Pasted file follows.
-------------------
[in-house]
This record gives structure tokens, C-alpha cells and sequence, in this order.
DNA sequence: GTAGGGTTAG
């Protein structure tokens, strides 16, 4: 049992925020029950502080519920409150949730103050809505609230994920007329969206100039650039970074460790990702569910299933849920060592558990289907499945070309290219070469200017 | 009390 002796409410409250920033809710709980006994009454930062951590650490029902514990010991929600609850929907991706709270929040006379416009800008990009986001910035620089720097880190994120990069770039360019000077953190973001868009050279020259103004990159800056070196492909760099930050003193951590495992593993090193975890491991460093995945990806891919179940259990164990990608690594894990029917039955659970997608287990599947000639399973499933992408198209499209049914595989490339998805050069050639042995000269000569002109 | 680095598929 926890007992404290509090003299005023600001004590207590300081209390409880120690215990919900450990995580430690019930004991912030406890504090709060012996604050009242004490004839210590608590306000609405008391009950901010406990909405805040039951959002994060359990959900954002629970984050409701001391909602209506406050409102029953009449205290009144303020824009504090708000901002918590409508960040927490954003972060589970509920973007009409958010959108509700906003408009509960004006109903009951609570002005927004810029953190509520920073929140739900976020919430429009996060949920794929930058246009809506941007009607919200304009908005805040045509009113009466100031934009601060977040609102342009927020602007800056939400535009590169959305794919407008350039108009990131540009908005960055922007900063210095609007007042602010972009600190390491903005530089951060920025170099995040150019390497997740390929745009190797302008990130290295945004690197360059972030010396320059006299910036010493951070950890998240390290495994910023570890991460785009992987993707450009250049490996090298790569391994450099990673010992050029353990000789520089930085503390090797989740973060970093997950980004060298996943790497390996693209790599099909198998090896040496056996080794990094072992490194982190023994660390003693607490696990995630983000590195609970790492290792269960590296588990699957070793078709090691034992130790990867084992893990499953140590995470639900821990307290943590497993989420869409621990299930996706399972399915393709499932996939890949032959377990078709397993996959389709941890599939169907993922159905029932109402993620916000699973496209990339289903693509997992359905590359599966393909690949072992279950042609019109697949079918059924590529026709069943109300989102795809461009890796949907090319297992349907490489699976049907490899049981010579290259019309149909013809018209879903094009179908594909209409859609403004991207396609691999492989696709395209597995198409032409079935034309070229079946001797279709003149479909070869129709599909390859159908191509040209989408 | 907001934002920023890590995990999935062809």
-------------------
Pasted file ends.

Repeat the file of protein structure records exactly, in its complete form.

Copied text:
[in-house]
This record gives structure tokens, C-alpha cells and sequence, in this order.
DNA sequence: GTAGGGTTAG
């Protein structure tokens, strides 16, 4: 049992925020029950502080519920409150949730103050809505609230994920007329969206100039650039970074460790990702569910299933849920060592558990289907499945070309290219070469200017 | 009390 002796409410409250920033809710709980006994009454930062951590650490029902514990010991929600609850929907991706709270929040006379416009800008990009986001910035620089720097880190994120990069770039360019000077953190973001868009050279020259103004990159800056070196492909760099930050003193951590495992593993090193975890491991460093995945990806891919179940259990164990990608690594894990029917039955659970997608287990599947000639399973499933992408198209499209049914595989490339998805050069050639042995000269000569002109 | 680095598929 926890007992404290509090003299005023600001004590207590300081209390409880120690215990919900450990995580430690019930004991912030406890504090709060012996604050009242004490004839210590608590306000609405008391009950901010406990909405805040039951959002994060359990959900954002629970984050409701001391909602209506406050409102029953009449205290009144303020824009504090708000901002918590409508960040927490954003972060589970509920973007009409958010959108509700906003408009509960004006109903009951609570002005927004810029953190509520920073929140739900976020919430429009996060949920794929930058246009809506941007009607919200304009908005805040045509009113009466100031934009601060977040609102342009927020602007800056939400535009590169959305794919407008350039108009990131540009908005960055922007900063210095609007007042602010972009600190390491903005530089951060920025170099995040150019390497997740390929745009190797302008990130290295945004690197360059972030010396320059006299910036010493951070950890998240390290495994910023570890991460785009992987993707450009250049490996090298790569391994450099990673010992050029353990000789520089930085503390090797989740973060970093997950980004060298996943790497390996693209790599099909198998090896040496056996080794990094072992490194982190023994660390003693607490696990995630983000590195609970790492290792269960590296588990699957070793078709090691034992130790990867084992893990499953140590995470639900821990307290943590497993989420869409621990299930996706399972399915393709499932996939890949032959377990078709397993996959389709941890599939169907993922159905029932109402993620916000699973496209990339289903693509997992359905590359599966393909690949072992279950042609019109697949079918059924590529026709069943109300989102795809461009890796949907090319297992349907490489699976049907490899049981010579290259019309149909013809018209879903094009179908594909209409859609403004991207396609691999492989696709395209597995198409032409079935034309070229079946001797279709003149479909070869129709599909390859159908191509040209989408 | 907001934002920023890590995990999935062809």